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Diamonds have caught my attention since I’ve been little. Not only are they my birthstone, but they also were just so fascinating. These beautiful and shiny objects are dug up from underground--blew my mind.
What really sank in with me, was the symbolism of a diamond. The word diamond, comes from the Greek word “adamas,” which means invincible, unbreakable. Diamonds are only diamonds because of heat and pressure that the world puts the dust, or carbon, through. Without the immense heat and pressure we would just have, essentially, dirt. You are making something beautiful and indestructible because of this process. I find that this is a beautiful metaphor for the heart wrenching feeling of grief.
I have experienced a lot of grief in my life. I don’t say that to be pitied, or to sound experienced. I say it because, of all of the deaths and tragedies I have experienced in life not once have I grieved the same.
I have experienced a lot of grief in my life. I don’t say that to be pitied, or to sound experienced. I say it because, of all of the deaths and tragedies I have experienced in life not once have I grieved the same. I lost all my grandparents before the age of 16. I grieve over the fact that I never got to know them. I get told constantly that I am a dangerous combination of Marie and Gerry (My maternal Nana and Great Aunt who were identical twins), and Josephine (My paternal Grandmother). I have the looks, sincerity and kindness of Nana and Aunt Gerry, and I’ve got the sass, attitude and wit of Josephine. I hear stories all the time of these three amazing women, and I experience grief knowing that I will never get to get to know them myself. And this grief is ever present. It doesn’t match the “5 stages of grief” timeline. I feel like this grief is sometimes the hardest to comprehend, because I am grieving something I never really felt I had.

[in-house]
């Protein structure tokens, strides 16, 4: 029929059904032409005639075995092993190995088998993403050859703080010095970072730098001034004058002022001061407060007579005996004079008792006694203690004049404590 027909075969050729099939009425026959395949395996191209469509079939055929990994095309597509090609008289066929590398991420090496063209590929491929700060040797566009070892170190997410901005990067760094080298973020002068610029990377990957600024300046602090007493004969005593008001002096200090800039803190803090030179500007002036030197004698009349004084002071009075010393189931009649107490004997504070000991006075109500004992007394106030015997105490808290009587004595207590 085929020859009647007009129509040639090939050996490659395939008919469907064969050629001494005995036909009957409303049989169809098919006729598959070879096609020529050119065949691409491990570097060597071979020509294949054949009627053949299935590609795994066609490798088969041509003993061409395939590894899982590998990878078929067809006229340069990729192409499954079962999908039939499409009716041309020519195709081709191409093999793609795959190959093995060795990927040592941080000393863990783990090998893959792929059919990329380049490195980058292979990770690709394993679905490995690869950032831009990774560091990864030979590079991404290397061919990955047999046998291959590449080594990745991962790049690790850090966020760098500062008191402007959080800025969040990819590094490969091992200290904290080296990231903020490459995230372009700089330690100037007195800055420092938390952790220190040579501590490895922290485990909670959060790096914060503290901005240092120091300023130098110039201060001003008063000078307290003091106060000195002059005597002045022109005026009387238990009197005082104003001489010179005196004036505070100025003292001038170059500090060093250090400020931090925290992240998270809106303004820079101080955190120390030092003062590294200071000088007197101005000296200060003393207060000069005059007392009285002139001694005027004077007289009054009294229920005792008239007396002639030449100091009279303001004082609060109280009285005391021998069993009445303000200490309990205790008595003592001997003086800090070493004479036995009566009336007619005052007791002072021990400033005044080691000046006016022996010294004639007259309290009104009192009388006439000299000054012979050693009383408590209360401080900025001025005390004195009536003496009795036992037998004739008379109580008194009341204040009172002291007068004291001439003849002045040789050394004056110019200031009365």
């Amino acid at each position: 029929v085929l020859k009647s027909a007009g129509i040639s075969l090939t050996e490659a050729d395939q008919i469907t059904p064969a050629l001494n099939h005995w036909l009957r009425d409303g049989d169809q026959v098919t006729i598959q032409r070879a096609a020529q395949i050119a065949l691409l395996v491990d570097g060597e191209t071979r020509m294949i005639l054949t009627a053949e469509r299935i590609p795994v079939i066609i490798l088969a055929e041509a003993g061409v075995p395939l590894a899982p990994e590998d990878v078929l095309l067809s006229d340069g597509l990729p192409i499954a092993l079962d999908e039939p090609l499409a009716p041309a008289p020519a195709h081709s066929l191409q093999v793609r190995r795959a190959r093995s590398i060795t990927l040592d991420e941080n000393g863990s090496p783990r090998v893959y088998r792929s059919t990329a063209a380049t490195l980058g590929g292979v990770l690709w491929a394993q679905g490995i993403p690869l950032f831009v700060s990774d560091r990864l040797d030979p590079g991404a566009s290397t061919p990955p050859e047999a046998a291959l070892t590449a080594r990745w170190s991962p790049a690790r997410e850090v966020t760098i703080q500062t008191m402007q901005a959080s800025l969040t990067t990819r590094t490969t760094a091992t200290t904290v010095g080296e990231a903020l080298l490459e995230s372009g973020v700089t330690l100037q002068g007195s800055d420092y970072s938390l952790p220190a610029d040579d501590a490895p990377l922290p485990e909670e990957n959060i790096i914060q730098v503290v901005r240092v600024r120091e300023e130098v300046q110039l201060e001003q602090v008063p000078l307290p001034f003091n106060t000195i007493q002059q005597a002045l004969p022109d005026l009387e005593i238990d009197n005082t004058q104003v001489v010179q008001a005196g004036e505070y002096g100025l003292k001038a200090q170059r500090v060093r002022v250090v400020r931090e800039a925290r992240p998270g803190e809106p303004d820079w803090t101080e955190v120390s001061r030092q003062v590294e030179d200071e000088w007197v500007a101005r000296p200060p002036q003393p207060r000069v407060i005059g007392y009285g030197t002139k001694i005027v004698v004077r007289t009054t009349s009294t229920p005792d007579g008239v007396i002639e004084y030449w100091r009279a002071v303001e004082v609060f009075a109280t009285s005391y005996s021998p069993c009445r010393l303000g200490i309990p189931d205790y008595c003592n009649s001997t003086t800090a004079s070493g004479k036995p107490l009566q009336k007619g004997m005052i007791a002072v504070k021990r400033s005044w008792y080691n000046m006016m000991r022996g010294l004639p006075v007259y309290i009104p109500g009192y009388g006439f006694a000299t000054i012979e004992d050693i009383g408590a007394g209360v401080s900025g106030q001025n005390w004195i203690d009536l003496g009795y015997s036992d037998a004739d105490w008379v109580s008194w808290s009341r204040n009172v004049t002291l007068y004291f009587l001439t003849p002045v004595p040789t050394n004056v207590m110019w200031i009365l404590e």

Then, there’s the grief of the two people I did have--Erinn and Amanda. Erinn was one of those people that was in and out of my life since birth. We grew up with the similar circles of people, and ended up being in high school together. What really brought us together was that we were the two “sick” kids--me with diabetes, and Erinn with cancer. While my illness was not nearly as difficult, or life threatening, as hers, she heard me out. She understood the frustration and the annoyances. She had taught me that it’s OK to laugh and cry about it. Erinn was not afraid to show that she was sick, she was not afraid to talk about being sick. But, when the doctors finally told her there was nothing more that could be done, she decided to keep that to herself. She didn’t want any of us to go through grief twice--once knowing we were losing her, and once after we actually lost her. With this concept, Erinn was so wise beyond her years.
She didn’t want any of us to go through grief twice--once knowing we were losing her, and once after we actually lost her.
The morning Erinn passed away, we were pulled into our gym and our administration made the announcement. Erinn was buried on St. Patrick's Day, it was cold and had just snowed. As she was carried out of the church, and we lined up outside to say our final goodbyes, snow started falling off the tents, in MOUNDS, and it got all of us wet. All 74 of us young women in my class started cracking up. Erinn was doing it again, she was making us all laugh. She is my jokester angel, I feel the most grief when I am waiting to hear her amazing laugh.